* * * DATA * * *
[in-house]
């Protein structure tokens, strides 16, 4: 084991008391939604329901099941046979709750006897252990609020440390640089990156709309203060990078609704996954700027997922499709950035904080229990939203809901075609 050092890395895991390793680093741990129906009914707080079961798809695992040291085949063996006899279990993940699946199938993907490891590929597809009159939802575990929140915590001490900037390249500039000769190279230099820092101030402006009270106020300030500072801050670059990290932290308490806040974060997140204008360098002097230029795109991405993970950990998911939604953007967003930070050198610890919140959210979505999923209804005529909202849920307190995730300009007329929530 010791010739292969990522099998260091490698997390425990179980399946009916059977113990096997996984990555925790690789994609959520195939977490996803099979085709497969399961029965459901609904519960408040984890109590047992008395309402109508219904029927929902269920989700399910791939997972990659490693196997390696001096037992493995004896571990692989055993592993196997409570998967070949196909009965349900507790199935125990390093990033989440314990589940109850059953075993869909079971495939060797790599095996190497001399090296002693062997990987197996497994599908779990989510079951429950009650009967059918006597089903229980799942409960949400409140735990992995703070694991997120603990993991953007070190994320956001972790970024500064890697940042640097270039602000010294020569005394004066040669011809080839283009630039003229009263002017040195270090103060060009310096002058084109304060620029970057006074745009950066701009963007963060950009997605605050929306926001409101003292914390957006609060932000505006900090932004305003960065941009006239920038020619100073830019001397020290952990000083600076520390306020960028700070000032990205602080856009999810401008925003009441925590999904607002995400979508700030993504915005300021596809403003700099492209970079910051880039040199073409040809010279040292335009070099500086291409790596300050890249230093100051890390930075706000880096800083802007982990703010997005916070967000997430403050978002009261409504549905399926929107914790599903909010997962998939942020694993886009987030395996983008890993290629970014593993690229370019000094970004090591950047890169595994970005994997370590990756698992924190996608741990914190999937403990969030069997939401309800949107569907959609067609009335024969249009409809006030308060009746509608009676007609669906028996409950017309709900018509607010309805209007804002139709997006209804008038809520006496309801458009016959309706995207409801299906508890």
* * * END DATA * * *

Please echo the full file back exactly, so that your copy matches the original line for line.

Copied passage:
[in-house]
């Protein structure tokens, strides 16, 4: 084991008391939604329901099941046979709750006897252990609020440390640089990156709309203060990078609704996954700027997922499709950035904080229990939203809901075609 050092890395895991390793680093741990129906009914707080079961798809695992040291085949063996006899279990993940699946199938993907490891590929597809009159939802575990929140915590001490900037390249500039000769190279230099820092101030402006009270106020300030500072801050670059990290932290308490806040974060997140204008360098002097230029795109991405993970950990998911939604953007967003930070050198610890919140959210979505999923209804005529909202849920307190995730300009007329929530 010791010739292969990522099998260091490698997390425990179980399946009916059977113990096997996984990555925790690789994609959520195939977490996803099979085709497969399961029965459901609904519960408040984890109590047992008395309402109508219904029927929902269920989700399910791939997972990659490693196997390696001096037992493995004896571990692989055993592993196997409570998967070949196909009965349900507790199935125990390093990033989440314990589940109850059953075993869909079971495939060797790599095996190497001399090296002693062997990987197996497994599908779990989510079951429950009650009967059918006597089903229980799942409960949400409140735990992995703070694991997120603990993991953007070190994320956001972790970024500064890697940042640097270039602000010294020569005394004066040669011809080839283009630039003229009263002017040195270090103060060009310096002058084109304060620029970057006074745009950066701009963007963060950009997605605050929306926001409101003292914390957006609060932000505006900090932004305003960065941009006239920038020619100073830019001397020290952990000083600076520390306020960028700070000032990205602080856009999810401008925003009441925590999904607002995400979508700030993504915005300021596809403003700099492209970079910051880039040199073409040809010279040292335009070099500086291409790596300050890249230093100051890390930075706000880096800083802007982990703010997005916070967000997430403050978002009261409504549905399926929107914790599903909010997962998939942020694993886009987030395996983008890993290629970014593993690229370019000094970004090591950047890169595994970005994997370590990756698992924190996608741990914190999937403990969030069997939401309800949107569907959609067609009335024969249009409809006030308060009746509608009676007609669906028996409950017309709900018509607010309805209007804002139709997006209804008038809520006496309801458009016959309706995207409801299906508890």